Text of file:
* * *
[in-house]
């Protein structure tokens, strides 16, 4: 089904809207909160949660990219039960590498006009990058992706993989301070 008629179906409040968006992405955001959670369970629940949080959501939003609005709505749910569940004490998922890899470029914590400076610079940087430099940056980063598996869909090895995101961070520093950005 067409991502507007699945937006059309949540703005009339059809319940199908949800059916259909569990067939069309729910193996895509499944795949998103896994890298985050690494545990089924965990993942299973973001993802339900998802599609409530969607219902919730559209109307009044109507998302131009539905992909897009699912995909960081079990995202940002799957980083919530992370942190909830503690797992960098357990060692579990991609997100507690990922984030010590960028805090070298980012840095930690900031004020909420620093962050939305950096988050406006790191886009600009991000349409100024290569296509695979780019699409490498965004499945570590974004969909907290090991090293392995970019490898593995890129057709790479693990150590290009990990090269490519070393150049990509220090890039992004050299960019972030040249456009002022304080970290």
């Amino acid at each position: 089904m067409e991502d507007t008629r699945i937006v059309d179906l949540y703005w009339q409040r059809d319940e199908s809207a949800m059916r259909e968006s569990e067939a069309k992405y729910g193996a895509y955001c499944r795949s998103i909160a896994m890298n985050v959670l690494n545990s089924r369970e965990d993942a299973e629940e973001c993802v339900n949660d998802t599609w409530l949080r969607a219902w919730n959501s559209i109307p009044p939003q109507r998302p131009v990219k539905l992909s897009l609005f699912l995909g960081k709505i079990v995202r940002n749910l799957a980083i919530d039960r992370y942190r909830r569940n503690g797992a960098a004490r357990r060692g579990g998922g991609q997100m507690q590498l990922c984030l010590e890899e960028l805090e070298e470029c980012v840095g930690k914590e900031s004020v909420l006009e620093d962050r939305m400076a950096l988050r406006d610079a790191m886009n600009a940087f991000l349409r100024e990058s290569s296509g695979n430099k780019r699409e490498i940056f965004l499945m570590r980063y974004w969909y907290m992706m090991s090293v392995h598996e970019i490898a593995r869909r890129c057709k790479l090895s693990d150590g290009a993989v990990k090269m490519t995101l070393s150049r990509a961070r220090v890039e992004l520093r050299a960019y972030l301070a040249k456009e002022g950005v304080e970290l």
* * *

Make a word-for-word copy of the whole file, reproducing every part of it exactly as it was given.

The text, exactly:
[in-house]
């Protein structure tokens, strides 16, 4: 089904809207909160949660990219039960590498006009990058992706993989301070 008629179906409040968006992405955001959670369970629940949080959501939003609005709505749910569940004490998922890899470029914590400076610079940087430099940056980063598996869909090895995101961070520093950005 067409991502507007699945937006059309949540703005009339059809319940199908949800059916259909569990067939069309729910193996895509499944795949998103896994890298985050690494545990089924965990993942299973973001993802339900998802599609409530969607219902919730559209109307009044109507998302131009539905992909897009699912995909960081079990995202940002799957980083919530992370942190909830503690797992960098357990060692579990991609997100507690990922984030010590960028805090070298980012840095930690900031004020909420620093962050939305950096988050406006790191886009600009991000349409100024290569296509695979780019699409490498965004499945570590974004969909907290090991090293392995970019490898593995890129057709790479693990150590290009990990090269490519070393150049990509220090890039992004050299960019972030040249456009002022304080970290």
């Amino acid at each position: 089904m067409e991502d507007t008629r699945i937006v059309d179906l949540y703005w009339q409040r059809d319940e199908s809207a949800m059916r259909e968006s569990e067939a069309k992405y729910g193996a895509y955001c499944r795949s998103i909160a896994m890298n985050v959670l690494n545990s089924r369970e965990d993942a299973e629940e973001c993802v339900n949660d998802t599609w409530l949080r969607a219902w919730n959501s559209i109307p009044p939003q109507r998302p131009v990219k539905l992909s897009l609005f699912l995909g960081k709505i079990v995202r940002n749910l799957a980083i919530d039960r992370y942190r909830r569940n503690g797992a960098a004490r357990r060692g579990g998922g991609q997100m507690q590498l990922c984030l010590e890899e960028l805090e070298e470029c980012v840095g930690k914590e900031s004020v909420l006009e620093d962050r939305m400076a950096l988050r406006d610079a790191m886009n600009a940087f991000l349409r100024e990058s290569s296509g695979n430099k780019r699409e490498i940056f965004l499945m570590r980063y974004w969909y907290m992706m090991s090293v392995h598996e970019i490898a593995r869909r890129c057709k790479l090895s693990d150590g290009a993989v990990k090269m490519t995101l070393s150049r990509a961070r220090v890039e992004l520093r050299a960019y972030l301070a040249k456009e002022g950005v304080e970290l």